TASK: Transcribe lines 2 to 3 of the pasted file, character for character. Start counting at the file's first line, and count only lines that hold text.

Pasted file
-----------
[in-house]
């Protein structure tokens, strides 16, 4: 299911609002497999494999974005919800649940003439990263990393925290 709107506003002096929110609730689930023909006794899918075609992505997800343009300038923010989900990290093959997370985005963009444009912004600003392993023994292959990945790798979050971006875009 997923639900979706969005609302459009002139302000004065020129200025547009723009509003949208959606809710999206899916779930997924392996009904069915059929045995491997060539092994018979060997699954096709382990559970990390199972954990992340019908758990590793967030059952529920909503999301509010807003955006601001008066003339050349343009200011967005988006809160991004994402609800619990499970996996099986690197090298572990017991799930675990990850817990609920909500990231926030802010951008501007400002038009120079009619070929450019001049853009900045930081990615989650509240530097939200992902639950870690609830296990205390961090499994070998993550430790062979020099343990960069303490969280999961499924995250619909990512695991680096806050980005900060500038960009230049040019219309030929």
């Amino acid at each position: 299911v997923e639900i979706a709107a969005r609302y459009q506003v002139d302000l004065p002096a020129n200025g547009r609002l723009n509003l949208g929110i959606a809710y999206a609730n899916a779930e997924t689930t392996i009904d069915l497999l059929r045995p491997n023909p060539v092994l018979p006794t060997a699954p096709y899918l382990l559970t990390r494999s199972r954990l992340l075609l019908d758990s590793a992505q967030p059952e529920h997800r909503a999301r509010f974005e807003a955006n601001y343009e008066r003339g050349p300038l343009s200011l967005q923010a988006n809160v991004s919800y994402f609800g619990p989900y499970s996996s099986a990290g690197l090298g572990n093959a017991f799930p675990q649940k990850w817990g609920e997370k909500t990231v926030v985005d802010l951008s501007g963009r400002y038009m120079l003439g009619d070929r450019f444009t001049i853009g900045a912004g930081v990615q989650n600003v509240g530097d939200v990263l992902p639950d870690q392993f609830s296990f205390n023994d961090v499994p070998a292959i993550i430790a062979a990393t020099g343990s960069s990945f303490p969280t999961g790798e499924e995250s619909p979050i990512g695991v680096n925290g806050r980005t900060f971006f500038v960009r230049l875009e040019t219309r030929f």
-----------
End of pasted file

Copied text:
């Protein structure tokens, strides 16, 4: 299911609002497999494999974005919800649940003439990263990393925290 709107506003002096929110609730689930023909006794899918075609992505997800343009300038923010989900990290093959997370985005963009444009912004600003392993023994292959990945790798979050971006875009 997923639900979706969005609302459009002139302000004065020129200025547009723009509003949208959606809710999206899916779930997924392996009904069915059929045995491997060539092994018979060997699954096709382990559970990390199972954990992340019908758990590793967030059952529920909503999301509010807003955006601001008066003339050349343009200011967005988006809160991004994402609800619990499970996996099986690197090298572990017991799930675990990850817990609920909500990231926030802010951008501007400002038009120079009619070929450019001049853009900045930081990615989650509240530097939200992902639950870690609830296990205390961090499994070998993550430790062979020099343990960069303490969280999961499924995250619909990512695991680096806050980005900060500038960009230049040019219309030929």
């Amino acid at each position: 299911v997923e639900i979706a709107a969005r609302y459009q506003v002139d302000l004065p002096a020129n200025g547009r609002l723009n509003l949208g929110i959606a809710y999206a609730n899916a779930e997924t689930t392996i009904d069915l497999l059929r045995p491997n023909p060539v092994l018979p006794t060997a699954p096709y899918l382990l559970t990390r494999s199972r954990l992340l075609l019908d758990s590793a992505q967030p059952e529920h997800r909503a999301r509010f974005e807003a955006n601001y343009e008066r003339g050349p300038l343009s200011l967005q923010a988006n809160v991004s919800y994402f609800g619990p989900y499970s996996s099986a990290g690197l090298g572990n093959a017991f799930p675990q649940k990850w817990g609920e997370k909500t990231v926030v985005d802010l951008s501007g963009r400002y038009m120079l003439g009619d070929r450019f444009t001049i853009g900045a912004g930081v990615q989650n600003v509240g530097d939200v990263l992902p639950d870690q392993f609830s296990f205390n023994d961090v499994p070998a292959i993550i430790a062979a990393t020099g343990s960069s990945f303490p969280t999961g790798e499924e995250s619909p979050i990512g695991v680096n925290g806050r980005t900060f971006f500038v960009r230049l875009e040019t219309r030929f």